The production also went to Brands Hatch and the Nürburgring, where Niki Lauda’s accident was faithfully recreated at Bergwerk. It was impossible to visit any other original 1976 venues – few are still recognisable, and for commercial reasons filming had to be focused in the UK and Germany – so Donington, Snetterton and Cadwell Park were used instead, sometimes with cars running in the reverse direction in order to replicate real corners. The schedule was incredibly tight, but weather delays were never a problem – when it rained, the action immediately became Fuji…
Niki Faulkner and his Driving Wizards organisation were responsible for choreographing the cut and thrust action with the replicas, while the original cars were always driven by their owners, or someone designated by them. In a nice touch, a visiting Jochen Mass was reunited with an M23 for a couple of days while Sean Edwards did some running in the Penthouse-liveried Hesketh raced by father Guy.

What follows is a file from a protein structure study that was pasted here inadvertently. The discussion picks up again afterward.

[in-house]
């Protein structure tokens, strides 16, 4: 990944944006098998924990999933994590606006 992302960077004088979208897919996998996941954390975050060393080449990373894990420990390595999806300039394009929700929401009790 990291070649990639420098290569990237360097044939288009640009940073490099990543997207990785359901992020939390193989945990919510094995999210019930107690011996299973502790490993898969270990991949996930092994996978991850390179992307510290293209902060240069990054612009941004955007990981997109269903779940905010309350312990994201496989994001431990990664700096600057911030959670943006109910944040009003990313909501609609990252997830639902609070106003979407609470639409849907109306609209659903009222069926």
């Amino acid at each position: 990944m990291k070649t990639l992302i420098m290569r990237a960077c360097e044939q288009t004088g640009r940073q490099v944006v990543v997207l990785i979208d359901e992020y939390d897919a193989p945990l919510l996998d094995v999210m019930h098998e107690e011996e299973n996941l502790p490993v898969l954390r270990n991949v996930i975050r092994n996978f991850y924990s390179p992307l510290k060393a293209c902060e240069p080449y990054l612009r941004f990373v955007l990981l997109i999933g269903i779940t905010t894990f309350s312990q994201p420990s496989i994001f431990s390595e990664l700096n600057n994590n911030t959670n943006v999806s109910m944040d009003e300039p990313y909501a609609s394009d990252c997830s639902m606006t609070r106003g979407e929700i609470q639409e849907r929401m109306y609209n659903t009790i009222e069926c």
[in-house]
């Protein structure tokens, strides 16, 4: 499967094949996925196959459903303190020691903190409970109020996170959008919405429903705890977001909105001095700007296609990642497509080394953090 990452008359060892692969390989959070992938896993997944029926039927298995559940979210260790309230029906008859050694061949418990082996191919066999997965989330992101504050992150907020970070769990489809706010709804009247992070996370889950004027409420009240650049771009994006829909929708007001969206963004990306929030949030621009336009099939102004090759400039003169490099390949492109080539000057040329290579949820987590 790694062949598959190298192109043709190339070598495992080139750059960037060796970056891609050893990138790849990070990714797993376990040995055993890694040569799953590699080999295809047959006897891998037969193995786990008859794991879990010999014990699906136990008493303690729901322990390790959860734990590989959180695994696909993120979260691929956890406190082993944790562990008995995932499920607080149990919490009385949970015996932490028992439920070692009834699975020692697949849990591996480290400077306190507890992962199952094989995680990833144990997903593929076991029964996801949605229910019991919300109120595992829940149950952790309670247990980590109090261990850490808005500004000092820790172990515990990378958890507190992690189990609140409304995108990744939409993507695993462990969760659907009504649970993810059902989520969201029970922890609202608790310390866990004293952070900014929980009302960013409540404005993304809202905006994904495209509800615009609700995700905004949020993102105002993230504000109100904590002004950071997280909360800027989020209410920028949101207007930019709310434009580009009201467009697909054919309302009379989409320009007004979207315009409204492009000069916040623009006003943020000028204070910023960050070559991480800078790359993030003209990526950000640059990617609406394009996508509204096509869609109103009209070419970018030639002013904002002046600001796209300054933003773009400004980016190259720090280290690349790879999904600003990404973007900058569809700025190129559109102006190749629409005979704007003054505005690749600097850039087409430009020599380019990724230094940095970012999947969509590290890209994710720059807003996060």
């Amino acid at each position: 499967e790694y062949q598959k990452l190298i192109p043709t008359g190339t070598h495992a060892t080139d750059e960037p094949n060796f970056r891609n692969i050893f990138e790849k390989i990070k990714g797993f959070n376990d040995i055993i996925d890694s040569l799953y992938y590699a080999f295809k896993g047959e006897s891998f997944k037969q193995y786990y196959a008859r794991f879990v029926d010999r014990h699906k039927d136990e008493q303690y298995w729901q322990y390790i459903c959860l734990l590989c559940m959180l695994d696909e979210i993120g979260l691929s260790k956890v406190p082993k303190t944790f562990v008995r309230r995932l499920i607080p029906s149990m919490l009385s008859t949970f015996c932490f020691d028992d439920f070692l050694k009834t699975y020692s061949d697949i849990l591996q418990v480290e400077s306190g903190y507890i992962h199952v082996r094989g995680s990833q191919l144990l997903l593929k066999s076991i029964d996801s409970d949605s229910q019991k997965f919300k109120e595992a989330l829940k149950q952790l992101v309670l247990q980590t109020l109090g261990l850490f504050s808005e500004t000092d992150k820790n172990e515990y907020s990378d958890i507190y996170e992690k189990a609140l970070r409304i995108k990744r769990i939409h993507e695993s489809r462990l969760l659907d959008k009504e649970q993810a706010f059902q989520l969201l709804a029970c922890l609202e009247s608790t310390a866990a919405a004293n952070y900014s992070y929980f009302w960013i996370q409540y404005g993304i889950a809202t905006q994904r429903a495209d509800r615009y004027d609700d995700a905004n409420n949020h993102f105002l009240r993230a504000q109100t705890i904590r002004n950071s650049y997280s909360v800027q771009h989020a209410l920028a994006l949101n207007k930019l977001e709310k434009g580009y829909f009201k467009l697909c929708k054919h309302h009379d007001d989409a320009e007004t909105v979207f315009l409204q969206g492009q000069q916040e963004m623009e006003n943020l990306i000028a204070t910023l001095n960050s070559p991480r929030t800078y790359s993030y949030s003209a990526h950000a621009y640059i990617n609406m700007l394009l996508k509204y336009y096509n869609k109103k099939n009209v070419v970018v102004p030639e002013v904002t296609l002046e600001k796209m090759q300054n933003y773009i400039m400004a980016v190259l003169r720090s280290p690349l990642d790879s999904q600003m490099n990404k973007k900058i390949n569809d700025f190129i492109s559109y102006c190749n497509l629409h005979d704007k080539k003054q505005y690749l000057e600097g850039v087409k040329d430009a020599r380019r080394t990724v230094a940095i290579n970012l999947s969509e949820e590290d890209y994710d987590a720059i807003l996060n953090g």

Scene not heard
Ed Foster was invited to watch fragments of Rush being made. At least, he was until his initiative breached cinematic protocol
Crystal Palace on a summer’s day, surrounded by Formula 3 cars, mechanics, team trucks and racing drivers. Did I mention it was the early 1970s? Well, everywhere you turn it looks like the ’70s, but really this is 2012 and the cast of Rush is filming an F3 meeting at the old London track.
None of the cars are running today, but when I arrive I’m informed that they’ll be filming James Hunt’s arrival at the circuit in a Mini, Niki Lauda getting into his car and “other scenes if there’s time”. It soon becomes apparent that time is something a film set devours at a remarkable rate.